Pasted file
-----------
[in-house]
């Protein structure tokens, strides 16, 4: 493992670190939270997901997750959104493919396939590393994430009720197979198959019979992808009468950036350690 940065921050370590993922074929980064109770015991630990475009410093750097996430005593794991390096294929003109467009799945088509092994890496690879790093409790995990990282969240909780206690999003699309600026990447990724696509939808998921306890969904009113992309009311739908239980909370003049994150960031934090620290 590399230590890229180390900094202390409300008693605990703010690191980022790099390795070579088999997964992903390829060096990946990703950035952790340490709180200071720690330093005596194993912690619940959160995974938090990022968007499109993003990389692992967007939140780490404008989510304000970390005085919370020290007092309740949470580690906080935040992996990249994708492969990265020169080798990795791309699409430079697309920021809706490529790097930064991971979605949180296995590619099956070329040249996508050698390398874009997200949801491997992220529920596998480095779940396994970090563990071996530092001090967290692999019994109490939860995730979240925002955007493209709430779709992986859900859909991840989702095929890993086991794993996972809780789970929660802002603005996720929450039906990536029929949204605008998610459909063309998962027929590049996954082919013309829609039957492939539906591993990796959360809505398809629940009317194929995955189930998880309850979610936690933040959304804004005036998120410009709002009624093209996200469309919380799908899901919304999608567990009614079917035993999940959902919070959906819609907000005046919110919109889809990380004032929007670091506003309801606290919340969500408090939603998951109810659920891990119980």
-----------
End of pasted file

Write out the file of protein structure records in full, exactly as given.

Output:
[in-house]
């Protein structure tokens, strides 16, 4: 493992670190939270997901997750959104493919396939590393994430009720197979198959019979992808009468950036350690 940065921050370590993922074929980064109770015991630990475009410093750097996430005593794991390096294929003109467009799945088509092994890496690879790093409790995990990282969240909780206690999003699309600026990447990724696509939808998921306890969904009113992309009311739908239980909370003049994150960031934090620290 590399230590890229180390900094202390409300008693605990703010690191980022790099390795070579088999997964992903390829060096990946990703950035952790340490709180200071720690330093005596194993912690619940959160995974938090990022968007499109993003990389692992967007939140780490404008989510304000970390005085919370020290007092309740949470580690906080935040992996990249994708492969990265020169080798990795791309699409430079697309920021809706490529790097930064991971979605949180296995590619099956070329040249996508050698390398874009997200949801491997992220529920596998480095779940396994970090563990071996530092001090967290692999019994109490939860995730979240925002955007493209709430779709992986859900859909991840989702095929890993086991794993996972809780789970929660802002603005996720929450039906990536029929949204605008998610459909063309998962027929590049996954082919013309829609039957492939539906591993990796959360809505398809629940009317194929995955189930998880309850979610936690933040959304804004005036998120410009709002009624093209996200469309919380799908899901919304999608567990009614079917035993999940959902919070959906819609907000005046919110919109889809990380004032929007670091506003309801606290919340969500408090939603998951109810659920891990119980």